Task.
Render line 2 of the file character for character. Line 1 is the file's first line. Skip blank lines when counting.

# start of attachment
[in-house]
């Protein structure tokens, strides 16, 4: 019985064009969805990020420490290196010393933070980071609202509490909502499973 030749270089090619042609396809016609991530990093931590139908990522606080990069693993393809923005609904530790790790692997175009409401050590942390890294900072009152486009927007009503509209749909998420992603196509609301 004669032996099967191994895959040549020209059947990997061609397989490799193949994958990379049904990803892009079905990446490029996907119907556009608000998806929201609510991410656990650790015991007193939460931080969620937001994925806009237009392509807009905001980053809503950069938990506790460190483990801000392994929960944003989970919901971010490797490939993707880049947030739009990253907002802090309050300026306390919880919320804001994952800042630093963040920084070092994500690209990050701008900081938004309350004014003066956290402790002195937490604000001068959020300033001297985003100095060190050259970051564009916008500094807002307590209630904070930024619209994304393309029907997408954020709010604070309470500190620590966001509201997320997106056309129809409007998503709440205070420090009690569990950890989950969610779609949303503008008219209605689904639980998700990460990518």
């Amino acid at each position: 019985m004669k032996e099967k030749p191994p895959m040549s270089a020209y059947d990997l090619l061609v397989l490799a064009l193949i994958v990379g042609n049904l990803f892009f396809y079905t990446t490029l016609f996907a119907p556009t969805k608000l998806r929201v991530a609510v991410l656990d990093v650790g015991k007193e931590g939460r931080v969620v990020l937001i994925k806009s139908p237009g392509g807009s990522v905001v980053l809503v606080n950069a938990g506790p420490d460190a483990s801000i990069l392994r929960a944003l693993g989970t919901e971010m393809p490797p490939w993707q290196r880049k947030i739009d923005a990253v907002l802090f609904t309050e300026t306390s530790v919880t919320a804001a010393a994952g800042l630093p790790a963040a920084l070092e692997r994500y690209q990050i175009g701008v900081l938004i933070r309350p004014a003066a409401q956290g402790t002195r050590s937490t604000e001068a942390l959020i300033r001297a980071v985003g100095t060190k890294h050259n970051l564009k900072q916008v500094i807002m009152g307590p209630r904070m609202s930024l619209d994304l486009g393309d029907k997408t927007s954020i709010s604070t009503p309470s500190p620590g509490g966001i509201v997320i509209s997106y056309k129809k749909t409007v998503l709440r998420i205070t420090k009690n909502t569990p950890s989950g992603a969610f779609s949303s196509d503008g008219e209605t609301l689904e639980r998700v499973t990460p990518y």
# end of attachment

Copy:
């Protein structure tokens, strides 16, 4: 019985064009969805990020420490290196010393933070980071609202509490909502499973 030749270089090619042609396809016609991530990093931590139908990522606080990069693993393809923005609904530790790790692997175009409401050590942390890294900072009152486009927007009503509209749909998420992603196509609301 004669032996099967191994895959040549020209059947990997061609397989490799193949994958990379049904990803892009079905990446490029996907119907556009608000998806929201609510991410656990650790015991007193939460931080969620937001994925806009237009392509807009905001980053809503950069938990506790460190483990801000392994929960944003989970919901971010490797490939993707880049947030739009990253907002802090309050300026306390919880919320804001994952800042630093963040920084070092994500690209990050701008900081938004309350004014003066956290402790002195937490604000001068959020300033001297985003100095060190050259970051564009916008500094807002307590209630904070930024619209994304393309029907997408954020709010604070309470500190620590966001509201997320997106056309129809409007998503709440205070420090009690569990950890989950969610779609949303503008008219209605689904639980998700990460990518």